Dynamic Tuberculosis Screening for Healthcare Employees

Dynamic Tuberculosis Screening for Healthcare Employees

Publication date: Jul 10, 2020

Regular tuberculosis (TB) screening is required for healthcare employees since they can come into contact with infected patients. TB is a serious, contagious, and potentially deadly disease. Early detection of the disease, even when it is in latent form, prevents the spread of the disease and helps with treatment. Currently, there are two types of TB diagnostic tests on the market: skin test and blood test. The cost of the blood test is much higher than the skin test. However, the possibility of getting a false positive or false negative result in skin test is higher especially for persons with specific characteristics, which can increase costs. In this study, we categorize healthcare employees into multiple risk groups based on the department they work in, the specific job they do, and their birth country. We create a Markov decision process (MDP) model to decide which TB test should be taken by each employee group to minimize the total costs related to testing, undetected infections, employees’ time lost. Due to the curse of dimensionality, we use approximate dynamic programming (ADP) to obtain a near-optimal solution. By analyzing this solution to the ADP we specify not only the type but the frequency with which each test should be taken. Based on this analysis, we propose a simple policy that can be used by healthcare facilities since such facilities may not have the expertise or the resources to develop and solve sophisticated optimization models.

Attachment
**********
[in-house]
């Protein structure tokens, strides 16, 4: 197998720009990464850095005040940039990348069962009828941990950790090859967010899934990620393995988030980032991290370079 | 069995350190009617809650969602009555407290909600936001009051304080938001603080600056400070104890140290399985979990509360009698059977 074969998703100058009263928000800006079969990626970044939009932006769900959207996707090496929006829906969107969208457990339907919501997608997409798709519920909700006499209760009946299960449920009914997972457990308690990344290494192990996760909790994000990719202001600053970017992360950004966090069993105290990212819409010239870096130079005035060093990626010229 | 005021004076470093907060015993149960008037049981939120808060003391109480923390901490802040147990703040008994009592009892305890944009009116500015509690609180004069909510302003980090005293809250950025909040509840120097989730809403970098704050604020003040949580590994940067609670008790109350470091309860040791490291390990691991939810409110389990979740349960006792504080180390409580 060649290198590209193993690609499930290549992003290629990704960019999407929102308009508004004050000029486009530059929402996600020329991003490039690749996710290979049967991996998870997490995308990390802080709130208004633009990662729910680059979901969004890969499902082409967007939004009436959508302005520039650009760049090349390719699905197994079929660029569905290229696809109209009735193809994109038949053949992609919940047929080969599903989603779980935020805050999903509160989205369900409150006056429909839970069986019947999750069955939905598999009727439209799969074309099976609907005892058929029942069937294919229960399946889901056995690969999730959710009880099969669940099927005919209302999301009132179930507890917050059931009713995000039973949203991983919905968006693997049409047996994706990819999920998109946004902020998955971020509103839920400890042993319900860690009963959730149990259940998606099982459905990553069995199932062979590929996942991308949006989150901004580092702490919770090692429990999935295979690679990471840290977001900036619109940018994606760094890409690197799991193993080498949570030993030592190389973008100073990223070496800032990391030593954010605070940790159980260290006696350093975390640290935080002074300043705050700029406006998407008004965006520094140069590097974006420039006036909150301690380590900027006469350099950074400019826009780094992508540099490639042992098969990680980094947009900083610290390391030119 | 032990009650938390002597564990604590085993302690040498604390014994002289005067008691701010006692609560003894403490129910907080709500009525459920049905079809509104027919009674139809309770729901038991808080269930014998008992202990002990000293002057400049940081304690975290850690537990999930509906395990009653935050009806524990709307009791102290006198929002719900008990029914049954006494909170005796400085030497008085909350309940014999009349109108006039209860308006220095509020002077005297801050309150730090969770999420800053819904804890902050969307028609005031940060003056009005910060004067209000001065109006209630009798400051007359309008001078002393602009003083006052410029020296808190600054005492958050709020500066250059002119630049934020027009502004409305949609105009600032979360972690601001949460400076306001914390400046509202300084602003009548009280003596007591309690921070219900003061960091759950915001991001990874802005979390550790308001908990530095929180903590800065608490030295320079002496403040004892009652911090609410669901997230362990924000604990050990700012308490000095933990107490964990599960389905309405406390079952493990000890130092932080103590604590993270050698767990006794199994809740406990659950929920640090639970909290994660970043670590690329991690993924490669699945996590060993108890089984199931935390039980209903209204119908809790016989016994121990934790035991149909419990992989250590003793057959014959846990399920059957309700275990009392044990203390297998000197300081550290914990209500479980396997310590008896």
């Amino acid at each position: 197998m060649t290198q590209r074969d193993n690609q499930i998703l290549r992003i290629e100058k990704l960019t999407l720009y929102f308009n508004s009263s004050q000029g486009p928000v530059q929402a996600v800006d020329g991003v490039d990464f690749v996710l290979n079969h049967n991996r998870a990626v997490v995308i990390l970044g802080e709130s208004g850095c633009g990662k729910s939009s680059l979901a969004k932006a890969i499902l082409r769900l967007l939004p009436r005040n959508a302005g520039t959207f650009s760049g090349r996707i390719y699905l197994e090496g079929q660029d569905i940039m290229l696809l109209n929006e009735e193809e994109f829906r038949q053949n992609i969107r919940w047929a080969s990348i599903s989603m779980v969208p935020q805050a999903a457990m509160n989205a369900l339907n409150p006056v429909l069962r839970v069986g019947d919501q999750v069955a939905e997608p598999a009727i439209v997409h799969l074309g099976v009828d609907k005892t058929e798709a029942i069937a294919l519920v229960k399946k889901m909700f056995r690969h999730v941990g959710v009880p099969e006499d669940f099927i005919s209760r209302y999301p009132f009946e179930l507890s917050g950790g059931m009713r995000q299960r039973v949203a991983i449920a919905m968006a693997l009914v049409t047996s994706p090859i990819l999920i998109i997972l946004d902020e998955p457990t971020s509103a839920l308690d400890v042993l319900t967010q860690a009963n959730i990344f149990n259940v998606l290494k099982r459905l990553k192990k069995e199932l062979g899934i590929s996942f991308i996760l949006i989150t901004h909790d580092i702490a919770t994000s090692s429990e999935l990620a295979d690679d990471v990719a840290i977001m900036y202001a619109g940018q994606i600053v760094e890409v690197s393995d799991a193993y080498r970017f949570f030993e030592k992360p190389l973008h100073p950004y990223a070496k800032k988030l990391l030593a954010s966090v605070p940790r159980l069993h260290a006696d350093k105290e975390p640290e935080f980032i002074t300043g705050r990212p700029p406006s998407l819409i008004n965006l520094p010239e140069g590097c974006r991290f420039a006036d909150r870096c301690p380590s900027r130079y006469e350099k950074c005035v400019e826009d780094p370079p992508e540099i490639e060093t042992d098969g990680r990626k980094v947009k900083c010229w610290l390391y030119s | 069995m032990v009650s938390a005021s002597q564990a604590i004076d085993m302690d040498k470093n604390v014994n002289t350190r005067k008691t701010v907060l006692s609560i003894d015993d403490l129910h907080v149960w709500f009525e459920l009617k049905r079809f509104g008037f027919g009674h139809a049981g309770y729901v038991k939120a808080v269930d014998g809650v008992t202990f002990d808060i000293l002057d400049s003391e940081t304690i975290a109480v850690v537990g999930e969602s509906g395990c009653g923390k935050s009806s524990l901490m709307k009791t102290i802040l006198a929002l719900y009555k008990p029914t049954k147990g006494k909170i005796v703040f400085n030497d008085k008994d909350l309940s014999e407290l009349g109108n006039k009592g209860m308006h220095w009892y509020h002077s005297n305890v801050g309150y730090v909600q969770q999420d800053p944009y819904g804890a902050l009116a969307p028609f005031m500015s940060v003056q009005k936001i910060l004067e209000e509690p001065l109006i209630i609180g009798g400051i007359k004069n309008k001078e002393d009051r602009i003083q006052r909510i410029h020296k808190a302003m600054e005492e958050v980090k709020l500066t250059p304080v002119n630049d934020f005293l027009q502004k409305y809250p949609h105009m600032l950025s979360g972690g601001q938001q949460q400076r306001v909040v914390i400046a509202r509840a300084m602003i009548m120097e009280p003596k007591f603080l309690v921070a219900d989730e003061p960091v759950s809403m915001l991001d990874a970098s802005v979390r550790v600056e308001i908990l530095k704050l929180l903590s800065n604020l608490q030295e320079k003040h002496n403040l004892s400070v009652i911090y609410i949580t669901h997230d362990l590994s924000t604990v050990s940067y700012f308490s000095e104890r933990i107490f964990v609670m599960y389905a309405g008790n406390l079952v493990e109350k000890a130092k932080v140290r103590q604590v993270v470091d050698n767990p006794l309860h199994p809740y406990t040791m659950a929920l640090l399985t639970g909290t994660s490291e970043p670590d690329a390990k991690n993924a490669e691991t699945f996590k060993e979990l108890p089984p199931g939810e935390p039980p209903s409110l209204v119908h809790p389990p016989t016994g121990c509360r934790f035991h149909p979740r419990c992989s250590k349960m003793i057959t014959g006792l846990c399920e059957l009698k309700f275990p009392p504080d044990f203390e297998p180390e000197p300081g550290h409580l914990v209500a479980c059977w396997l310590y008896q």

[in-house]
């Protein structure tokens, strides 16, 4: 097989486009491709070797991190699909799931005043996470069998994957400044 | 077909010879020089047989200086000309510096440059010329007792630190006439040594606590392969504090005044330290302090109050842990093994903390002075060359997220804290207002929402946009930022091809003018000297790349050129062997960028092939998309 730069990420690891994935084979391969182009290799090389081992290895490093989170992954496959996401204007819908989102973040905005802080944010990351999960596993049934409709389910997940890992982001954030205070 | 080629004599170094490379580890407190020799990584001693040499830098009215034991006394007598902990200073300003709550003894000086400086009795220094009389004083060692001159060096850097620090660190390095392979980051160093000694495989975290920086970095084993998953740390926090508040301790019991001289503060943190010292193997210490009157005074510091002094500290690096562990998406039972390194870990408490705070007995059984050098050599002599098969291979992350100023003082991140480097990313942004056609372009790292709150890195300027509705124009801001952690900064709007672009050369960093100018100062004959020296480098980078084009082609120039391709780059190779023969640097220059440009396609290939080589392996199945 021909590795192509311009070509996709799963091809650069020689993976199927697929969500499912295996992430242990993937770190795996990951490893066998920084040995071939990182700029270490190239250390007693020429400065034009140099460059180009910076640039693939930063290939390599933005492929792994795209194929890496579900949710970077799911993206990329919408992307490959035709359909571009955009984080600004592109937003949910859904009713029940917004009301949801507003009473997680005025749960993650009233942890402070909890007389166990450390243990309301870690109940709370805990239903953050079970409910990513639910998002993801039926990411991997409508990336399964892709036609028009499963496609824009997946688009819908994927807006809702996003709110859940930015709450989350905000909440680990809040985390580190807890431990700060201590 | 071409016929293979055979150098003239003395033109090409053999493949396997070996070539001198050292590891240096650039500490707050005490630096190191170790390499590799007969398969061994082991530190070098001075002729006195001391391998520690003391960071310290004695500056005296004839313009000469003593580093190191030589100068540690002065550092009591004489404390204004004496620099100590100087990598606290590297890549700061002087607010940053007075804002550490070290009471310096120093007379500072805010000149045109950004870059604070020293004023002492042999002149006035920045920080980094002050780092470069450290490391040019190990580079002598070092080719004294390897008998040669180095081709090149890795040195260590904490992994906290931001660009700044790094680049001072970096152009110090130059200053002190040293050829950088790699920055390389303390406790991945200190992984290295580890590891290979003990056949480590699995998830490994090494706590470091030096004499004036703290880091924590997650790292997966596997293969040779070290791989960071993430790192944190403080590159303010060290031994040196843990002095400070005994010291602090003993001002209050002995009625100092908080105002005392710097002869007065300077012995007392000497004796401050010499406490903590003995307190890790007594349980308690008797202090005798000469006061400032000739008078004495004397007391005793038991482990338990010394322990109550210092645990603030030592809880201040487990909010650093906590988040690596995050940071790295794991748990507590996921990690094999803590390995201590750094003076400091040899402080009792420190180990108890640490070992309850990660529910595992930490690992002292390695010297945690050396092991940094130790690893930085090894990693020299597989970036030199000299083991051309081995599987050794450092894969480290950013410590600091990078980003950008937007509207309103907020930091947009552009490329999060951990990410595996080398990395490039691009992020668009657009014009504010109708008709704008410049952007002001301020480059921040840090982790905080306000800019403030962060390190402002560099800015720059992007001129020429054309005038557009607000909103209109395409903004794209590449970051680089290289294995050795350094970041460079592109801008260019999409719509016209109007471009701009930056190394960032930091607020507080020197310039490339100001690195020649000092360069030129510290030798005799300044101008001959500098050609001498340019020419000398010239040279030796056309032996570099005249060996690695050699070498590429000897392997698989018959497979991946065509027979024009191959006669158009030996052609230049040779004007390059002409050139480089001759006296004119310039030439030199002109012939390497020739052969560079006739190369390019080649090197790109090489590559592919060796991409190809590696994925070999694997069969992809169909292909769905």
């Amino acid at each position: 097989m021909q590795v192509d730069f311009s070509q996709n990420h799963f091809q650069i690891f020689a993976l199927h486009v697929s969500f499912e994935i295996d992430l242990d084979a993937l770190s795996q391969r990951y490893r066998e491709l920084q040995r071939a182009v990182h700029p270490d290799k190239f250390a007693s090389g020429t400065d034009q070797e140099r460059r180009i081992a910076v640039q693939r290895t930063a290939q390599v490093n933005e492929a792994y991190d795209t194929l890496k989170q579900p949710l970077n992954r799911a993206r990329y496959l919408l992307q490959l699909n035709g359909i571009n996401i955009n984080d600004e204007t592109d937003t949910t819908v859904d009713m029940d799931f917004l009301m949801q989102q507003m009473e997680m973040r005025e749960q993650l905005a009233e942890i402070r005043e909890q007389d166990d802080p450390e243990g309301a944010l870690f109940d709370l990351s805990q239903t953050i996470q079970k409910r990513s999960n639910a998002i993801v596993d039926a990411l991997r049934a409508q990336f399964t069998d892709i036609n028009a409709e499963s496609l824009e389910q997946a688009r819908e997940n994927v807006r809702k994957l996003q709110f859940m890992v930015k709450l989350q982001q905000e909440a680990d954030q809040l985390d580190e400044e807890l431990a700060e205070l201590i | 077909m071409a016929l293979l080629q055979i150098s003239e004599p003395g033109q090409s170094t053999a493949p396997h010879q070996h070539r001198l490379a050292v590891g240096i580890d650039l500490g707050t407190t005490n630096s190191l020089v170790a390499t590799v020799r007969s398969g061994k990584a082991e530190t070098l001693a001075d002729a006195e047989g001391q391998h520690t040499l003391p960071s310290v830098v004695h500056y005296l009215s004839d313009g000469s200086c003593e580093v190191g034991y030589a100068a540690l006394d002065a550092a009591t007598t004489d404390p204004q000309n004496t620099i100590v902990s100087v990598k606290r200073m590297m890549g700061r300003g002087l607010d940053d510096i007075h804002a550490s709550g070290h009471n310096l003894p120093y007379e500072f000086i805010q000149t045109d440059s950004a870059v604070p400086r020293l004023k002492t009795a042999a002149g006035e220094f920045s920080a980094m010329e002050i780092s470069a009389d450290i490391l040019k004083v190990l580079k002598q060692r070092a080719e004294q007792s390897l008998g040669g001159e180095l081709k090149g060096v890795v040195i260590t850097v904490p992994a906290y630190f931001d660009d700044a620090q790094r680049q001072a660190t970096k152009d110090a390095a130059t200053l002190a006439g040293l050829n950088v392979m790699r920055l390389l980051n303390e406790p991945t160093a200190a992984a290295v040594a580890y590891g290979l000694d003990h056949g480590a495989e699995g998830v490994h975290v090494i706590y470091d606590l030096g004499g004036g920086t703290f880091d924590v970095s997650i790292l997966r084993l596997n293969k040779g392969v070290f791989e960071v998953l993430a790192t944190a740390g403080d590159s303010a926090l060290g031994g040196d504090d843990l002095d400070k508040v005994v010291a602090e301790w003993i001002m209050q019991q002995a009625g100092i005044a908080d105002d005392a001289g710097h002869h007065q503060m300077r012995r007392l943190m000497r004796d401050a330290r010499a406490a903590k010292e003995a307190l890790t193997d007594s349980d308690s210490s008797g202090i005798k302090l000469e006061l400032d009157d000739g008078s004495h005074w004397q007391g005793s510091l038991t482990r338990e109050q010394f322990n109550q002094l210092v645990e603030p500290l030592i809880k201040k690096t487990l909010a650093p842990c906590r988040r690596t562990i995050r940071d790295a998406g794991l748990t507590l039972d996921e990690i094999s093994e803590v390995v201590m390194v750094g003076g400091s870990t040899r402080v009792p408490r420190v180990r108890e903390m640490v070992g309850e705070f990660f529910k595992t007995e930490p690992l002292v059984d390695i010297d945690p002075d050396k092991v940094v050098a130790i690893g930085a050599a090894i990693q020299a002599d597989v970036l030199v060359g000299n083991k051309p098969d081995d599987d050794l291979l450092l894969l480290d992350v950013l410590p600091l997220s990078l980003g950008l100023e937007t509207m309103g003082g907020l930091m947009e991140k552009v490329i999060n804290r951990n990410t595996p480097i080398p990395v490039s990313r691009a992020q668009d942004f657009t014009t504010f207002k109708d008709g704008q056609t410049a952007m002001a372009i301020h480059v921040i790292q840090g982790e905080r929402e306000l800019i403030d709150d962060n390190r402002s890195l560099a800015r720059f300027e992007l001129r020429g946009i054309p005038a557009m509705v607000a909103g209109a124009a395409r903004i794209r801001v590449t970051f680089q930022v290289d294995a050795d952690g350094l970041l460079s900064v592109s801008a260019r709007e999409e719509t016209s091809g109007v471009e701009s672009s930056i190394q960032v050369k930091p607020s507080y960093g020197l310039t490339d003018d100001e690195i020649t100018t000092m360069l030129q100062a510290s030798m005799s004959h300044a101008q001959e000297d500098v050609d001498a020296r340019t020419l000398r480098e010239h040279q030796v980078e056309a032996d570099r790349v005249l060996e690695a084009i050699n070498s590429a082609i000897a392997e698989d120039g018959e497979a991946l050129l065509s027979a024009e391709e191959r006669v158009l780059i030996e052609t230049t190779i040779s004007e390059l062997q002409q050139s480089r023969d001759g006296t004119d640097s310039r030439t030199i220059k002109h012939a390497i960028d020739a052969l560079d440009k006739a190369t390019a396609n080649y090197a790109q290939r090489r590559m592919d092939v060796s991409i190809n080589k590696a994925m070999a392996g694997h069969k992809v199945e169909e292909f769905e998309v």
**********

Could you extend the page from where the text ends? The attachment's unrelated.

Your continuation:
Concepts Keywords
ADP Test employee
Approximate Dynamic Programming TB
Blood Test Medicine
Curse Tuberculosis
False Negative Medical specialties
False Positive Infectious diseases
Frequency Prevention
Healthcare Vaccine-preventable diseases
Markov Process Medical terminology
Optimization Screening
Tuberculosis Medical test
Diagnostic tests


Type Source Name
disease MESH Tuberculosis
pathway KEGG Tuberculosis
disease MESH infections

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